Lettered Hope

Christmas is not YOUR birthday

FaithJessica ScheksComment

About a year or so ago, I read a blog post that I found on Pinterest. I can't remember the source (I tried to find it again), or much about the article other than one thing: The mother who wrote the post and her husband celebrated Christmas a little differently than most. They focused on the fact that Christmas is Jesus' birthday, not someone else's. So instead of spoiling their kids with dozens of gifts, each child got just a couple of presents. Nothing big. But on each child's birthday, the child was spoiled...like many children are on Christmas. I grew up like most children probably did; I got a lot more presents at Christmastime than on my birthday. But when you stop to think about it, it just doesn't make that much sense. Which is exactly how the pastor at Ginghamsburg United Methodist Church in Tipp City, Ohio felt and he gave a pretty crazy challenge to his congregation one year for Christmas:

http://www.youtube.com/watch?v=hXIwRiL9SDY

To me, that is the real meaning of Christmas. We should be giving gifts to Jesus, not to each other. Because last I checked, I did not overcome sin, die on a cross to save mankind, and then raise from the dead and return to Heaven to live with my Father. People get so greedy during Christmas, and I'll admit that I sometimes get a little too excited about all of the gift giving and receiving possibilities as well. But that means we are so missing the point.

After I read the blog post I mentioned at the beginning of this post it just clicked with me and made so much sense. I was excited to share the idea with some of my Christian friends thinking that they would find the idea downright genius as well. But when I did they did not share the same amount of enthusiasm. I could tell they were responding nicely, a lot of nods and half smiles. To be honest I was really surprised and pretty disappointed.

As Christians we are to be separate from this world and realize that all material things will go to waste. We should be more concerned about laying up treasure for eternity, not laying treasure under the Christmas tree. (Not to mention, wouldn't it be nice to disperse the expense of Christmas throughout the year on each child's birthday instead of all at once in December?) When we get too caught up in gifts, especially gift receiving, we are blending into the world.

When Michael and I begin our family I hope we can teach our children to be content and to not expect much on Jesus' birthday since it has nothing to do with them -- Other than the fact that humanity's sin was the reason that Jesus had to come in the first place. Which should humble us even more and make us feel unworthy of gifts during this season, and that much more thankful when we do receive one. It should also compel us to do even more to glorify Jesus in this season.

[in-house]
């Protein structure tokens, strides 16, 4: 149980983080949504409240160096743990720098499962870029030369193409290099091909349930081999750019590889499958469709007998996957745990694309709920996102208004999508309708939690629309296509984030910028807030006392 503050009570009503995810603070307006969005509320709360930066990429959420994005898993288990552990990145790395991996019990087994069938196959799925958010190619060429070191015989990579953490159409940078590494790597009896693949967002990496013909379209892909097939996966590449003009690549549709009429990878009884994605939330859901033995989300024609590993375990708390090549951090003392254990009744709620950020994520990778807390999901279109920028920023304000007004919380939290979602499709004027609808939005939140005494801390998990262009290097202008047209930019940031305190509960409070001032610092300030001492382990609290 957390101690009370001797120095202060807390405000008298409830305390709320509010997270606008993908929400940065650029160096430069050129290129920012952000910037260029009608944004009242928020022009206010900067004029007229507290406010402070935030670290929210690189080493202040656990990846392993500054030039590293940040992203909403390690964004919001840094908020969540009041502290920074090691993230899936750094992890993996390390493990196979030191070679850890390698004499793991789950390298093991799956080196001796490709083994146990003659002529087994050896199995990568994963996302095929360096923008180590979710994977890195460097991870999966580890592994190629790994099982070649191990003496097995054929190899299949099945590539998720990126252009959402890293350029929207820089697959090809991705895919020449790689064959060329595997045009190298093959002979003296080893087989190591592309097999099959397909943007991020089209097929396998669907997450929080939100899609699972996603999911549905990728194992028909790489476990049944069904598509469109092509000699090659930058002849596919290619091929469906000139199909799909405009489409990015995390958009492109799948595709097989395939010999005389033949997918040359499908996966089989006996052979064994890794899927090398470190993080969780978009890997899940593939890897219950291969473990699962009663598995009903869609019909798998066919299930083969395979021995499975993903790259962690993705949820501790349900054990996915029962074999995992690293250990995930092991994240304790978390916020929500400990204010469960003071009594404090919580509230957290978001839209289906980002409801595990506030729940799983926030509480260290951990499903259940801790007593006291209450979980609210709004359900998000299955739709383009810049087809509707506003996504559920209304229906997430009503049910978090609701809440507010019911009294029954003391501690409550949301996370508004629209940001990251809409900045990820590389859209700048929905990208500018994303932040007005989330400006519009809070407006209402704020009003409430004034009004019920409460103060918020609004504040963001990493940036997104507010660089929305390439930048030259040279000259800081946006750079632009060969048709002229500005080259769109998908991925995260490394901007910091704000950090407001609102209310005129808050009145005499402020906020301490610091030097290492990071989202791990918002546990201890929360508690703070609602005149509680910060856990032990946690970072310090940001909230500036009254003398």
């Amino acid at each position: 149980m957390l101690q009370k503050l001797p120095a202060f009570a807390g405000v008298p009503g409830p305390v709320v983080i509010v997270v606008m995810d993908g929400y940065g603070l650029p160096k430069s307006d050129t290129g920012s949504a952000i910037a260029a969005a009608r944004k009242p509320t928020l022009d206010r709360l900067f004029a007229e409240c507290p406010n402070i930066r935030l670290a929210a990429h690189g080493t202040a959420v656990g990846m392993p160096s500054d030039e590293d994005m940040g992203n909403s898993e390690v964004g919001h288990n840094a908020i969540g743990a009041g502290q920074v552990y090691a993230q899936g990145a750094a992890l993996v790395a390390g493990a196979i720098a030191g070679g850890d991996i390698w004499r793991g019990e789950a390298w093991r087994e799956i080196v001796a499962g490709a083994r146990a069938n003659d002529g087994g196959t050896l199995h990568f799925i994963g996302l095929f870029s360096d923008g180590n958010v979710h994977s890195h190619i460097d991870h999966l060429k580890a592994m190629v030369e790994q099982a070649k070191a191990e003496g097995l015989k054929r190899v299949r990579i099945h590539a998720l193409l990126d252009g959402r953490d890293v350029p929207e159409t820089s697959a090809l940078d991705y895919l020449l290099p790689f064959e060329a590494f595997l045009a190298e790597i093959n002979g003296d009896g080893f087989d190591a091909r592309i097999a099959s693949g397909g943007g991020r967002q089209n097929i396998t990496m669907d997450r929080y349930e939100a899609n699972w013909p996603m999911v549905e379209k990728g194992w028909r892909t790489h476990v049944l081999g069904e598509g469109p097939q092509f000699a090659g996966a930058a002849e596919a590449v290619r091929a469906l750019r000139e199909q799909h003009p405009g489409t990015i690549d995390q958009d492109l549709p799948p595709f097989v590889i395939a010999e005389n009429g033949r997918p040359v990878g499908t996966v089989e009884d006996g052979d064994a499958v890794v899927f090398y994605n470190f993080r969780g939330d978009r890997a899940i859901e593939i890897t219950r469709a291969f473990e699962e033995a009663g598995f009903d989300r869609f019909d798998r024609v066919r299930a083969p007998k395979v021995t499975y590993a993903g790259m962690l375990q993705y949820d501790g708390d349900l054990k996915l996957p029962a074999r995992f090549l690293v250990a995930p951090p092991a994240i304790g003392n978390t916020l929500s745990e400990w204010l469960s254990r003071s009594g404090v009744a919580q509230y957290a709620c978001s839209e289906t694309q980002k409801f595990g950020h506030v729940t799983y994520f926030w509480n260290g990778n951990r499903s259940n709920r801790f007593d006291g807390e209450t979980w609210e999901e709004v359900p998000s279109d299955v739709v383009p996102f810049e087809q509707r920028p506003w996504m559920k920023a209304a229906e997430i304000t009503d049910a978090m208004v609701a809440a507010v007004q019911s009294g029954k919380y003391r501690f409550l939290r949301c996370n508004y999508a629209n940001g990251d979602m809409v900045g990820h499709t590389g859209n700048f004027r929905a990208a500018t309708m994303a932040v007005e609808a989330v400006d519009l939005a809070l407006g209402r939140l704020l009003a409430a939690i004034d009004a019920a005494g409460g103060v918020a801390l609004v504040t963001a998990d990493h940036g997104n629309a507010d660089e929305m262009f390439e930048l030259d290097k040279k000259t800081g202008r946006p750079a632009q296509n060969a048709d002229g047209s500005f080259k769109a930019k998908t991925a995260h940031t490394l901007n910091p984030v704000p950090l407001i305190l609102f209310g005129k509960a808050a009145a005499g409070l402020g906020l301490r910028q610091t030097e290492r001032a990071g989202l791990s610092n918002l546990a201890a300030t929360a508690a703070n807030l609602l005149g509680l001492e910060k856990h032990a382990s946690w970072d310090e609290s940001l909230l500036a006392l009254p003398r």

To keep Jesus as the center of Christmas here are a couple ideas you can do with your family (some are ideas I came up with, some are ideas I've seen floating around Pinterest)

  • Have an advent calendar where you do anonymous good deeds because you're not doing them for your own glory, but for Christ's glory
  • Put an emphasis on Christmas songs and movies that emphasize Jesus
  • Hang a stocking up for Jesus, every time you or your child does something nice write it down and put it in the stocking. On Christmas morning read all of the "gifts" you gave to Jesus
  • Instead of reading The Night Before Christmas, read the story of Jesus' birth in the Bible
  • Volunteer to help the less fortunate, or "adopt a family"

I personally do not like the idea of telling your children about Santa Claus because when they do find out the truth, they may feel lied to. Especially if you are raising them in a Christian home and always encouraging them to tell the truth. Secondly, it teaches children to ask Santa for things, when in reality Santa provides nothing. God is the provider of all things and to teach children differently makes me get an uneasy feeling in my stomach. And finally, having your children believe in Santa does not separate them from the world; it makes them a part of it.

I realize my personal view may be extreme for some, so if you do choose to incorporate Santa into your family's Christmas, do so in a way that still brings ALL of the glory to God and His Son! Teach your children to thank God for the presents they receive and not Santa. But let me just tell you that based on the children I know who were not told about Santa, they don't feel like they are missing out on anything and they are very respectful to other children who do believe in Santa by not spoiling the surprise.

All in all, I just want to make much of Jesus during the Christmas season and even less of me.